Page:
This is reflected in modern times in the much better written and compelling stories of "The Wire', where even black officers have trouble understanding the overheard conversation. Apparently we can acquire different dialects growing up a few blocks or a few years apart, given sufficient psychic isolation. While not recommended in the usual sense, "In Ole Virginia" does retain the power to instruct the attentive reader about the nature of racism.
Shelves: historical-fiction , south , short-stories. I found and bought this book several years ago based on it being part of the Southern Classics Series which has published several other authors I really like Caroline Gordon, Allen Tate. I tried to read it then but didn't finish and was determined to get through it this time; I did but I would be hard-pressed to recommend it.
Although it tells of an interesting period of time - the years surrounding the Civil War in the plantation era of Virginia's Old South heritage - it is with too consisten I found and bought this book several years ago based on it being part of the Southern Classics Series which has published several other authors I really like Caroline Gordon, Allen Tate. Although it tells of an interesting period of time - the years surrounding the Civil War in the plantation era of Virginia's Old South heritage - it is with too consistently an overly-romanticized voice to feel accurate.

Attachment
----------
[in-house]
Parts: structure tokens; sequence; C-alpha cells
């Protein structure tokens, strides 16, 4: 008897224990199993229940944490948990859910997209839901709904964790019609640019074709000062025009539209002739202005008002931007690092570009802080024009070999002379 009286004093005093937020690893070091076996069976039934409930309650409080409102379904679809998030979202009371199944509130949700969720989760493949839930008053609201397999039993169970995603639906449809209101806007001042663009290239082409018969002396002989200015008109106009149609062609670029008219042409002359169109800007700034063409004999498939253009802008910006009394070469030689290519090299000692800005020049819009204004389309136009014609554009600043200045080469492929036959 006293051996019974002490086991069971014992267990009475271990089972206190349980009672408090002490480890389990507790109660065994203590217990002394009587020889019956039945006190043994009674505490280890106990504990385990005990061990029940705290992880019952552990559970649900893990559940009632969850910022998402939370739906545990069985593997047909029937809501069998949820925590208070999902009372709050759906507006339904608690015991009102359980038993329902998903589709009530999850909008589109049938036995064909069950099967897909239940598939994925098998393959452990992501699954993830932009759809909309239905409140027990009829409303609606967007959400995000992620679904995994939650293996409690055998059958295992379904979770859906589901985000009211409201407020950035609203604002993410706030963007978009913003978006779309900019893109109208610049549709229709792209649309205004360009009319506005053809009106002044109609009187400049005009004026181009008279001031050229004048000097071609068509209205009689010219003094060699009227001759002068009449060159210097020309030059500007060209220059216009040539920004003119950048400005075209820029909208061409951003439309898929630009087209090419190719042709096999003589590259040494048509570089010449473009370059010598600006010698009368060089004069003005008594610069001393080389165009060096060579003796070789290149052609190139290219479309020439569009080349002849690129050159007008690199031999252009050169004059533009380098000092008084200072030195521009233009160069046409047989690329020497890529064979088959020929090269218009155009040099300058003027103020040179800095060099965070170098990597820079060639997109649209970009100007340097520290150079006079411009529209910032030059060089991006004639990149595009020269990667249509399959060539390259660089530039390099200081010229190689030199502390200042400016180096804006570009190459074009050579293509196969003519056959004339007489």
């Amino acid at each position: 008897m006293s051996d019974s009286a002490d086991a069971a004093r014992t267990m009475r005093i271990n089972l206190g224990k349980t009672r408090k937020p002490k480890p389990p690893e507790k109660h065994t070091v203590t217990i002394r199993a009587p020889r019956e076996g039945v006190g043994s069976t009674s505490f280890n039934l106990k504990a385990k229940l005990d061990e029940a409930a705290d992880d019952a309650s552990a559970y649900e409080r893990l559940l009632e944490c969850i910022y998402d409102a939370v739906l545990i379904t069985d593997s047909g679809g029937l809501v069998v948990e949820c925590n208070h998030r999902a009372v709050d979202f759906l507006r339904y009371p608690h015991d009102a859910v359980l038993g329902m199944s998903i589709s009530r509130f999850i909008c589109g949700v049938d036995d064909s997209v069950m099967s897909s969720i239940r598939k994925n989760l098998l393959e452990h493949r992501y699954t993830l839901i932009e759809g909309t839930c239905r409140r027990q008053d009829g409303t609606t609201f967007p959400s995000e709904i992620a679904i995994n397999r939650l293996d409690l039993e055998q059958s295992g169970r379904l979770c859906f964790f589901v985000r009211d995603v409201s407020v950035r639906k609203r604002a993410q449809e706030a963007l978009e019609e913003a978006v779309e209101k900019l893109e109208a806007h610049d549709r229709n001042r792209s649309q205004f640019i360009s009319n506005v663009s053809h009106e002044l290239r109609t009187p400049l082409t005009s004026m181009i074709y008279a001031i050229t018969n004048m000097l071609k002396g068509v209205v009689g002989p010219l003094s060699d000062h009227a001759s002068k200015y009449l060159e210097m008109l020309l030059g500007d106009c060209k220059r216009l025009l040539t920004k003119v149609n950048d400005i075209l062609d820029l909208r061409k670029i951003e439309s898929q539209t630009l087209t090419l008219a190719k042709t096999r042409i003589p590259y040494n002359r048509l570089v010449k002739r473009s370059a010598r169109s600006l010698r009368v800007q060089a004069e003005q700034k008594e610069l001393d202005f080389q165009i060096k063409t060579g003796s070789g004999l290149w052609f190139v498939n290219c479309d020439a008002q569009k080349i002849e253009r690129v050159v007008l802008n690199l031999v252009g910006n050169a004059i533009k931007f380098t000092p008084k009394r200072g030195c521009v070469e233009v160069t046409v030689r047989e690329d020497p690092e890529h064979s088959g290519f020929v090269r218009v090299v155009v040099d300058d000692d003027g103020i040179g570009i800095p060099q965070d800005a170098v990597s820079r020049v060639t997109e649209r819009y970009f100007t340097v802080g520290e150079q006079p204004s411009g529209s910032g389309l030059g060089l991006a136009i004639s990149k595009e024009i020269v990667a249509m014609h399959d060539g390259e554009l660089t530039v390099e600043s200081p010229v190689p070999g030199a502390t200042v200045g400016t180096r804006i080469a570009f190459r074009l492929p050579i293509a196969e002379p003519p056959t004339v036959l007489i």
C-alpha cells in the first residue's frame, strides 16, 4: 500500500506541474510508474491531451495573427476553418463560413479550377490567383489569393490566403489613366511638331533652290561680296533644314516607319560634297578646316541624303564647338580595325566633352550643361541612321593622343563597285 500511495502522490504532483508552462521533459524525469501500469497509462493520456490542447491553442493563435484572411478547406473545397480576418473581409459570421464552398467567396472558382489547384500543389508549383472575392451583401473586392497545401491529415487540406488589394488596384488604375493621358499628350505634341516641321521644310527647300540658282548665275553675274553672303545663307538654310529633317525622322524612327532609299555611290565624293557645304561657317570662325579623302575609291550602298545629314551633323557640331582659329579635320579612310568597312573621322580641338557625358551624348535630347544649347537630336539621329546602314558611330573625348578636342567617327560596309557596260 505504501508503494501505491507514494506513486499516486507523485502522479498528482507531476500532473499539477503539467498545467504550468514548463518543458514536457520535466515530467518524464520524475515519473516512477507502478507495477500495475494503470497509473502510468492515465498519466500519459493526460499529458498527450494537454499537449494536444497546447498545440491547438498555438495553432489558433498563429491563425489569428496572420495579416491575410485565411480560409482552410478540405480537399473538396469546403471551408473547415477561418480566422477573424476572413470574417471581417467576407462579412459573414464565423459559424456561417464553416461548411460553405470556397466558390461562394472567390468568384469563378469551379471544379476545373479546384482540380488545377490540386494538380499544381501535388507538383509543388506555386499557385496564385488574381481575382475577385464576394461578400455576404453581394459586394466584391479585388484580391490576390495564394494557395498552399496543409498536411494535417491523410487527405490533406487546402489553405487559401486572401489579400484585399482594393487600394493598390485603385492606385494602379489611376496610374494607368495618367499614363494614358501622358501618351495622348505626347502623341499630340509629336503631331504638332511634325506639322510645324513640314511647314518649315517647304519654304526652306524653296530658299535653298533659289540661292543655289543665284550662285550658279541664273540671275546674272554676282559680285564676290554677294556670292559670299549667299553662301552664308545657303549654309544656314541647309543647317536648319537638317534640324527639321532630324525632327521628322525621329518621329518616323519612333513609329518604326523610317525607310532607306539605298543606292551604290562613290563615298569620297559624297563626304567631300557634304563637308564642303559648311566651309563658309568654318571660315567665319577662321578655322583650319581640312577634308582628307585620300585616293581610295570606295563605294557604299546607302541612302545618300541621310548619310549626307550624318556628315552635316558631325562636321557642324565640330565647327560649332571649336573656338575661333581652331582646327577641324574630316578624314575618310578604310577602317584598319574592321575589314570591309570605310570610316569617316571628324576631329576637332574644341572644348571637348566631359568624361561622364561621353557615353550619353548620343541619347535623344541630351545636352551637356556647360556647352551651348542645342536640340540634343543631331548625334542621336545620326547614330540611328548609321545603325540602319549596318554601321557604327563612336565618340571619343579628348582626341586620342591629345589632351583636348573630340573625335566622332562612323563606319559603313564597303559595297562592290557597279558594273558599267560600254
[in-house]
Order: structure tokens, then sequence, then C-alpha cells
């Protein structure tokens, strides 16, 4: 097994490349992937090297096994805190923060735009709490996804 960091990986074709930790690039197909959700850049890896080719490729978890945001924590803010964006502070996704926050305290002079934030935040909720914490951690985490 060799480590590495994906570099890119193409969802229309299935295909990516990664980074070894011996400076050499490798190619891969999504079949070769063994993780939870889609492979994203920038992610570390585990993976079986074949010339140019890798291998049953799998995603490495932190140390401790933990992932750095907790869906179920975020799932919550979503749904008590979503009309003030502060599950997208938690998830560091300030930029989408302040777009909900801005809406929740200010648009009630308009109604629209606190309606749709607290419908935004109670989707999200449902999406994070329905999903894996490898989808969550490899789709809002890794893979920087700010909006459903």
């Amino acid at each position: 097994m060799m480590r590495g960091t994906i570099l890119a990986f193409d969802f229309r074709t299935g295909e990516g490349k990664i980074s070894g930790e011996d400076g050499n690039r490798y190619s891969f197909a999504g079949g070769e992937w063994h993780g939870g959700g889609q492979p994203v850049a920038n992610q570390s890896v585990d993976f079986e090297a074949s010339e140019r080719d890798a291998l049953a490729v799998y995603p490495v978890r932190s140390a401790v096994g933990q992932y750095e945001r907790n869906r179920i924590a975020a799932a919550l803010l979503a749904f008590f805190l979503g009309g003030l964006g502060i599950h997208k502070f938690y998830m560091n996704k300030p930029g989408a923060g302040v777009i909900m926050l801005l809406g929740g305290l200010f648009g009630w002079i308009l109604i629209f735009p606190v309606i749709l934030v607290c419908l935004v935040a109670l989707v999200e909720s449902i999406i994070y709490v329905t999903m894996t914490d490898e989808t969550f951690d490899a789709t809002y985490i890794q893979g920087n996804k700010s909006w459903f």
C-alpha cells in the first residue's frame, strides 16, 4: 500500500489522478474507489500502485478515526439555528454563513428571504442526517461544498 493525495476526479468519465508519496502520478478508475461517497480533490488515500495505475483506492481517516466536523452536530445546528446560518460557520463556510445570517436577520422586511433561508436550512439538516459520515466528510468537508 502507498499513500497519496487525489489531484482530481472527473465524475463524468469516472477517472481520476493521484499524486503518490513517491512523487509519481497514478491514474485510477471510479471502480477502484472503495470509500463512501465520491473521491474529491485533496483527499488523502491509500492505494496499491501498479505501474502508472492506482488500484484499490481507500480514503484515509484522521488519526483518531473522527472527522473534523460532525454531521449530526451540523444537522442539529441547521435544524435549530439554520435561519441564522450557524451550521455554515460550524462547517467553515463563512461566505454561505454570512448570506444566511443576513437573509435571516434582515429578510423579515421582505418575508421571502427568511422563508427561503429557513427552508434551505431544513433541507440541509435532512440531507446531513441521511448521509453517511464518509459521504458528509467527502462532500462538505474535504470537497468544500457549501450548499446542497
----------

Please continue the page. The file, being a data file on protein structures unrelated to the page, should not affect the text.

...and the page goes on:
It is a collection of short stories that are almost the same one repeated over and again: faithful, adoring relationships of plantation owners and their slaves; stories of "d' good ol' days" expounded upon by an ancient "retainer" ever loyal to the old family about gallant "masters" and impossibly beautiful "mistresses;" noble, faultless love affairs thwarted but never diminished for years by war and loyalty to parents whose politics conflict.
It seems like an impossibly idealized version of that time and place and furthermore is almost all delivered in the dialect version of the Eastern Virginia Negroes, making if also a difficult read. He was considered a major figure in the Genteel School of Southern Letters in the postbellum period. There are some splendid opinions of his writing; after all, he is part of this classics series.